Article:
Photo: Brett Coomer/Houston Grand Opera
Bruno Caproni is the Count, with Marcello Giordani as Manrico and Sondra Radvanovsky as Leonora, in Houston Grand Opera's production of Il Trovatore.
In the early 1850's Giuseppe Verdi had consecutive hits with the sensational Rigoletto and the even more lurid Il Trovatore.
Photo: Brett Coomer/Houston Grand Opera
Leonora knows she can save Manrico, whom she loves, but only by giving herself to a tyrant she despises.
BACKGROUND: For five years, starting in about 1850, Verdi was on a roll. He wrote three consecutive operas that have been drawing enthusiastic crowds ever since: Rigoletto, Il Trovatore, and La Traviata.
Trovatore actually started life with a completely different title. Verdi got the idea for the opera from a Spanish play with that same name. But Verdi didn't think of the title character, the Troubadour, as the star. Instead, Verdi started out calling his new opera La Zingara — The Gypsy — in honor of the unconventional character of Azucena. She's so powerful and compelling that it's easy to understand why Verdi was taken with her.
Trovatore was first performed in Rome, in 1853. It followed up on the enormous success Verdi had with Rigoletto, an opera about a half-mad hunchback who inadvertently has his own daughter murdered and unsuspectingly discovers her corpse when he cuts open a burlap sack. Trovatore was a bigger hit and, if anything, it's even more sensational, with its story of kidnapping, beheading, burning babies and bloody revenge.
Part One, The Duel: The story takes place in the Spanish kingdom of Aragon, early in the 15th century. Spain is embroiled in a civil war. The opera opens as an old soldier named Ferrando tells his troops about the sad family history of their commander, Count di Luna. The count had an infant brother. One night, the baby's nurse woke up to find a gypsy lurking over the cradle. When the child became sick soon afterwards, the gypsy was blamed, and the Count had her burned at the stake. As she was dying, she urged her daughter to take revenge. So the daughter kidnapped the infant and, according to Ferrando, burned him at the very stake where her mother died. That's the story, anyway. But the Count, Ferrando says, hopes his brother might still be alive.
The following scene is in a palace garden. The aristocrat Leonora tells her lady-in-waiting, Inez, that she's in love. Leonora says she went to a tournament, and fell for a brave young knight whose face remained hidden behind his armor. His name is Manrico. She hasn't seen him since, but sometimes she hears him singing serenades beneath her window. The Count di Luna arrives to court Leonora. At the same time, Manrico begins another serenade. The Count is jealous, and challenges Manrico to a duel.
Part Two, The Gypsy: In a gypsy camp, everyone is at work, singing the famous "Anvil Chorus." Azucena nurses her son, Manrico, who is wounded. She tells the story of her mother, who was blamed for a young boy's death and burned at the stake. Azucena says she then kidnapped the boy's infant brother, intending to burn him in revenge. Manrico is horrified when Azucena goes on to say that, in her delirium, she mistakenly grabbed her own baby and flung him into the fire.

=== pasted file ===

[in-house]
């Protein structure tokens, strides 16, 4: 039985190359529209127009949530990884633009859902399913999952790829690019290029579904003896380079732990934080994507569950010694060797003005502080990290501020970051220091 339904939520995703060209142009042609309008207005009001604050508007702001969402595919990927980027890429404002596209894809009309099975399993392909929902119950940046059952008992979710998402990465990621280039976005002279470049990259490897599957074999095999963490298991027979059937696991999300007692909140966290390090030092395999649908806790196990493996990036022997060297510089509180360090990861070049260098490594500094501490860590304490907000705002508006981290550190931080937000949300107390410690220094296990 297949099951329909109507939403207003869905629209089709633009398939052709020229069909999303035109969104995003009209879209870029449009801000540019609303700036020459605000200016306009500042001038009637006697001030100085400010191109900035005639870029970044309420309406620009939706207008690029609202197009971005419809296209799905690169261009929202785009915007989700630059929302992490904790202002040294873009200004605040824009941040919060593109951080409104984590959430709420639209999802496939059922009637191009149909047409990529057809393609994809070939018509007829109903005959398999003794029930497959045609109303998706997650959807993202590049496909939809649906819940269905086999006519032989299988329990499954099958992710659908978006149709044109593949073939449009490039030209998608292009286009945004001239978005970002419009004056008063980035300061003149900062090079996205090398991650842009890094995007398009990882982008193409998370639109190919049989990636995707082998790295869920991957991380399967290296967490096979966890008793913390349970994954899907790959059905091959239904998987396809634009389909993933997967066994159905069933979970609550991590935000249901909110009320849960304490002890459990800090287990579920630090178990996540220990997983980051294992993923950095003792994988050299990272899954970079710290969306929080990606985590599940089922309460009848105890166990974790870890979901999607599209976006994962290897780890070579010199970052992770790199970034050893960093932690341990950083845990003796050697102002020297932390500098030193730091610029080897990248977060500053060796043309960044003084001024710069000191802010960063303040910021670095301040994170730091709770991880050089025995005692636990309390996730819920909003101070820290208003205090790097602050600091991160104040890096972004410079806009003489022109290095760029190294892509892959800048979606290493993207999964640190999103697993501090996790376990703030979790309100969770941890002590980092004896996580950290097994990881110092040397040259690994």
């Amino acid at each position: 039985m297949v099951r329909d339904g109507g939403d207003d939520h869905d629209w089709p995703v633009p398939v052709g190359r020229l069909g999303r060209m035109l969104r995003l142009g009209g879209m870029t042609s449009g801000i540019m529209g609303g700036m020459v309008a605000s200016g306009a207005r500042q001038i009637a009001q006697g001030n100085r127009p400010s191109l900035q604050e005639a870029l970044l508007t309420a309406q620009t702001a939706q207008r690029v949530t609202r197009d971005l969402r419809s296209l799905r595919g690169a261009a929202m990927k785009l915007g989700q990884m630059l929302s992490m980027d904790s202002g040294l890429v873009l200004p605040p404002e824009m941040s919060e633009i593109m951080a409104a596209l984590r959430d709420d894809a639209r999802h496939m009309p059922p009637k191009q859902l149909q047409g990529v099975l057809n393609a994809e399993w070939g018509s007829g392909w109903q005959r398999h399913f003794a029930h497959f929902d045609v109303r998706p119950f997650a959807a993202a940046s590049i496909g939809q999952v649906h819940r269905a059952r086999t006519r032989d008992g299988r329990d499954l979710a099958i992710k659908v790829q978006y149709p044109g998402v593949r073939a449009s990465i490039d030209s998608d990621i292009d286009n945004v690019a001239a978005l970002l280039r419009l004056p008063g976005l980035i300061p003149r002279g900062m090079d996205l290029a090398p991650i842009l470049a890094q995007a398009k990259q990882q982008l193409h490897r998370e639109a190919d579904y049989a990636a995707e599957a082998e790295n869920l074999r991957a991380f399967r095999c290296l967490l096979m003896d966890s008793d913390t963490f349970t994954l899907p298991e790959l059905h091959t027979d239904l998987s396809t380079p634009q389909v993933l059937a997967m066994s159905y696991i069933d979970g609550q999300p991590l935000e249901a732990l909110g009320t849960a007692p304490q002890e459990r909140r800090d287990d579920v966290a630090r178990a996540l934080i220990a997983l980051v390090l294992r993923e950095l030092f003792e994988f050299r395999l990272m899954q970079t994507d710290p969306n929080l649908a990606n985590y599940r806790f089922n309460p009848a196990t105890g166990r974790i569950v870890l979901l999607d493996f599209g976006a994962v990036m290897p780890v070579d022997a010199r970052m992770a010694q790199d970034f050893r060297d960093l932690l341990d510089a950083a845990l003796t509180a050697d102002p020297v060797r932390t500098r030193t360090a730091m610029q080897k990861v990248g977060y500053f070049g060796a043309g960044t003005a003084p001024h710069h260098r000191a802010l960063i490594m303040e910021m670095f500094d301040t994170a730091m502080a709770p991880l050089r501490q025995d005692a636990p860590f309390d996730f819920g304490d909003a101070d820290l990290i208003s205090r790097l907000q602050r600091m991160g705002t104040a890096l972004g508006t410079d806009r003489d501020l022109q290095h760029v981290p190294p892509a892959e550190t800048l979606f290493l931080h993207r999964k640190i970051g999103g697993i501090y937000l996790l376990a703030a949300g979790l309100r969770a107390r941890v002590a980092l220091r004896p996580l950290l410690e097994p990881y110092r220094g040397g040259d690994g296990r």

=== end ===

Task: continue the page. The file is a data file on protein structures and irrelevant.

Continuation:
Distraught by this gruesome memory, Azucena makes Manrico swear to take revenge on Count di Luna. He says that he was once in a position to kill the Count in battle, but something — a voice — made him stop. His story is interrupted by a messenger, bringing news that Leonora has been told that Manrico is dead. In despair, she has decided to enter a convent. Manrico rushes off to stop her.
Meanwhile, Count di Luna has also learned of Leonora's plans. He's waiting outside the convent, planning to kidnap her, when Manrico arrives and intervenes. His men overpower Count di Luna while he and Leonora escape.
Part Three, The Gypsy's Son: The Count is ready to attack the castle where Manrico and Leonora are hiding. Then, the old soldier Ferrando enters, with Azucena. He found her snooping around the camp, and has brought her to the Count. Ferrando recognizes Azucena as the very woman who kidnapped and, he thinks, murdered the Count's infant brother many years ago. Count di Luna orders her burned at the stake, just as her mother was.
Inside the castle, Manrico and Leonora are preparing to get married when they learn that Azucena has been captured and condemned. They can all see the pyre in the distance, already burning. Manrico and his men rush off to save her, as Manrico sings the brilliant aria, "Di quella pira".
Part Four, The Execution: Manrico is now a prisoner of Count di Luna. To save him, Leonora offers herself to the Count in exchange for Manrico's freedom. When the Count agrees, she secretly swallows poison and rushes to the prison cell where Manrico and Azucena are trying to comfort each other.
Leonora tells Manrico that the Count has agreed to his release, and that he should flee. Manrico wonders out loud what Leonora did to win the Count over. When Leonora breaks down and tells him, he denounces her. But the poison has already started to take effect and Manrico watches helplessly as Leonora dies.
The Count arrives and realizes what has happened. He orders Manrico to be put to death. Azucena watches as Manrico is led to the executioner's block. Just as the ax falls, she turns to the Count and cries out that her mother has finally been avenged. "You," she tells him, "have just killed your own brother." Throughout the opera, Azucena has seemed devoted to Manrico. But she's also been leading him to this end the entire time. It's only now, as he's beheaded, that she finally seems triumphant.